PITTSBURGH (KDKA) — In advance of his budget address to the State Legislature next Tuesday, Gov. Tom Wolf is thinking big — very big.
“My budget will contain significant reforms aimed at three goals for economic development that will create good paying jobs, middle class jobs, family-sustaining jobs and building a pro-growth business climate for Pennsylvania,” the governor said in Bethlehem on Wednesday morning.READ MORE: Car Crashes Into Mike's Auto Body Shop In Larimer
While details are still under wraps, the governor has said he wants to cut in half the state’s business income tax.
“This should be a signal that we are open for business in Pennsylvania,” he said.
What the governor has not said — but what sources tell KDKA — is that he will also propose a dramatic reduction in property taxes.
Wolf ran on a platform to reform school property taxes, and sources tell KDKA that part of his big plan budget is to cut school property taxes in half by 50 percent.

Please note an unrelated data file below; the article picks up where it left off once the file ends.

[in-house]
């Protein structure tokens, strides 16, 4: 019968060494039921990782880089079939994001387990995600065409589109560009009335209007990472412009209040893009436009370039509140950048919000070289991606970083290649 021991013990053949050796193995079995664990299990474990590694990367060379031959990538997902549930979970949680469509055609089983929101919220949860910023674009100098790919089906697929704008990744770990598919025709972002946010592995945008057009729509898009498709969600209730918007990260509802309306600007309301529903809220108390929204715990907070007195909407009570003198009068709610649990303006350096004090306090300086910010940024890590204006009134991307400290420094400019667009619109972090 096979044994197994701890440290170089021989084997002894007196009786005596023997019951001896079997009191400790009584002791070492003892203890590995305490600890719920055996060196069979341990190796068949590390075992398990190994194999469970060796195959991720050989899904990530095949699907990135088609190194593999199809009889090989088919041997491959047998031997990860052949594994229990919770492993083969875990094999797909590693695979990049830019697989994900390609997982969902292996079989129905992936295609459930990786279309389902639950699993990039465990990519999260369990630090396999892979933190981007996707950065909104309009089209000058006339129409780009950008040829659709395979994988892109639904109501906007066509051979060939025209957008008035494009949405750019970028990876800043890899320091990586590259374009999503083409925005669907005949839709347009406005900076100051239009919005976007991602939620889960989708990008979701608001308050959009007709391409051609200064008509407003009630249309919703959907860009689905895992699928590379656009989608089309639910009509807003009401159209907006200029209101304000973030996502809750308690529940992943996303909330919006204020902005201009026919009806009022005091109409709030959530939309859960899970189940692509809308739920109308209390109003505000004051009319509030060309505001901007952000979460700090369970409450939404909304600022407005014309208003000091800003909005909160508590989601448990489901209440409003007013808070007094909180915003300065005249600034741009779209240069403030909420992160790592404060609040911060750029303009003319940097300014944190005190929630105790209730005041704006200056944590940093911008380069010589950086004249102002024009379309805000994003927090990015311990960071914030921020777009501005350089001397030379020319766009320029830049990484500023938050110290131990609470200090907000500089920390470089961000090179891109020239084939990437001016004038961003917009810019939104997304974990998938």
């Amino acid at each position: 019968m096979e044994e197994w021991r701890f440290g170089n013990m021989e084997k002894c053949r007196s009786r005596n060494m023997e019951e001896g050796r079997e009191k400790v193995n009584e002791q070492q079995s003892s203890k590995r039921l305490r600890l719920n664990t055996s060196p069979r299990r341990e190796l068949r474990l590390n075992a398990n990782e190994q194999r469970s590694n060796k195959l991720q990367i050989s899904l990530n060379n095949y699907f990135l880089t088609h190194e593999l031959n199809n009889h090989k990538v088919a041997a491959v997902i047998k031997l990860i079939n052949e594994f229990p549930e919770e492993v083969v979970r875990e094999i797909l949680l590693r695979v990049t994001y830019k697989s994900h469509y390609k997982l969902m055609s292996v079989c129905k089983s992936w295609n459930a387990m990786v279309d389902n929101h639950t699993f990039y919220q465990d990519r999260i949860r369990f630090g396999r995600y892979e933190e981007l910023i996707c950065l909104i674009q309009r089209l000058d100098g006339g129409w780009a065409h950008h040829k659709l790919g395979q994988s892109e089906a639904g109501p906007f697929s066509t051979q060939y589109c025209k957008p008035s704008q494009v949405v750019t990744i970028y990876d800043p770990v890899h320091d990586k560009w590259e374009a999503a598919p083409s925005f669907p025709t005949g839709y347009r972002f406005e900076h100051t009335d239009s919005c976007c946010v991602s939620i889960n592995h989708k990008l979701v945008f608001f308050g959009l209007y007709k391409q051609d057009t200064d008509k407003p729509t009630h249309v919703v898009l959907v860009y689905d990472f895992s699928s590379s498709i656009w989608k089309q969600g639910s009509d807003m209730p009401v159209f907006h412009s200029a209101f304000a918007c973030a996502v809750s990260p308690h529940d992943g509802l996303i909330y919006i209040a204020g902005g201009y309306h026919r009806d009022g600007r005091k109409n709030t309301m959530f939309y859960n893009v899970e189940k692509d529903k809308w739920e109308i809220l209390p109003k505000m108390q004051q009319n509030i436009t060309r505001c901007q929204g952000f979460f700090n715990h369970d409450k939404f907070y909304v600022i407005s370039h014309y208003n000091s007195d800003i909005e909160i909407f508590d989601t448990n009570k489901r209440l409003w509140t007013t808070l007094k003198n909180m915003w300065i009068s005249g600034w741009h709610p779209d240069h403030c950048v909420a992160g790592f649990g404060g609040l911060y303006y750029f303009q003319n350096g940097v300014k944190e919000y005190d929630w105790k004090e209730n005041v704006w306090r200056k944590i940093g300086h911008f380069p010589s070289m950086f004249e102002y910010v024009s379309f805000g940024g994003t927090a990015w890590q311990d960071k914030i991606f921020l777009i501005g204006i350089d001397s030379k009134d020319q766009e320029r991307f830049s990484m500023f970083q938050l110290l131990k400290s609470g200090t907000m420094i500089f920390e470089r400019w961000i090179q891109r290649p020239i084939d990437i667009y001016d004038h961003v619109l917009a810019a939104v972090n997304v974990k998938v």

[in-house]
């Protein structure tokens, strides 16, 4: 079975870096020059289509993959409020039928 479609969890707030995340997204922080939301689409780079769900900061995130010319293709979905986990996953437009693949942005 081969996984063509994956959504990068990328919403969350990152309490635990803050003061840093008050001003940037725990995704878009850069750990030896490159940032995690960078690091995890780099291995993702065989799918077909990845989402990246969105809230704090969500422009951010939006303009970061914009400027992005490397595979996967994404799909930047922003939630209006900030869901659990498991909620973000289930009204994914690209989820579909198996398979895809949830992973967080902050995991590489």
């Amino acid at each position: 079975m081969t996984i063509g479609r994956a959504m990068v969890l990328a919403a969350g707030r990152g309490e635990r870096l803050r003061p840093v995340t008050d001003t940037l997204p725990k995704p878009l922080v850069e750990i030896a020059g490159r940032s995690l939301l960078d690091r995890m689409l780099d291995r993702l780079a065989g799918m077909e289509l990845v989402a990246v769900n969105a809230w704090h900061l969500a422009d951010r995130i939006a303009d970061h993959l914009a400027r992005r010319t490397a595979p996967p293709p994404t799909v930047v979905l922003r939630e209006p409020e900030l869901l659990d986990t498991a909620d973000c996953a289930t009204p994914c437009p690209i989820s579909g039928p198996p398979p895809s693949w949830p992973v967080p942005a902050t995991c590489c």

But then the issue is — how do you pay for that?READ MORE: Pittsburgh Police, Mayor Bill Peduto Teach Young Kids During Youth Bike Safety Day
Three tax hikes are under consideration to pay for property tax cuts and more education funding and to solve the state’s budget mess once and for all.
To pay for a 50 percent cut in both business taxes and school property taxes, Wolf will ask for a 5 percent severance tax on Marcellus Shale drilling, an increase in the state sales tax from 6 to 6.6 percent while expanding the sales tax to cover clothing and professional services, and a one percent hike in the personal income tax from 3.07 percent to 4.07 percent.
“He’s absolutely going big, and he’s going for broke,” says Harrisburg lobbyist Nello Giorgetti, an attorney with Cohen & Grigsby. “I guess he figures he has nothing to lose, and this is what he believes will solve the problems of Pennsylvania for quite some time to come.”
Of course, it requires legislative support from Republicans who control the Legislature.
That means, says Point Park University Prof. Ed Meena, “Wheeling and dealing in the Pennsylvania definition of the phrase.”
And there’s nothing new about that.MORE NEWS: Pittsburgh Weather: Sunday Showers, Storms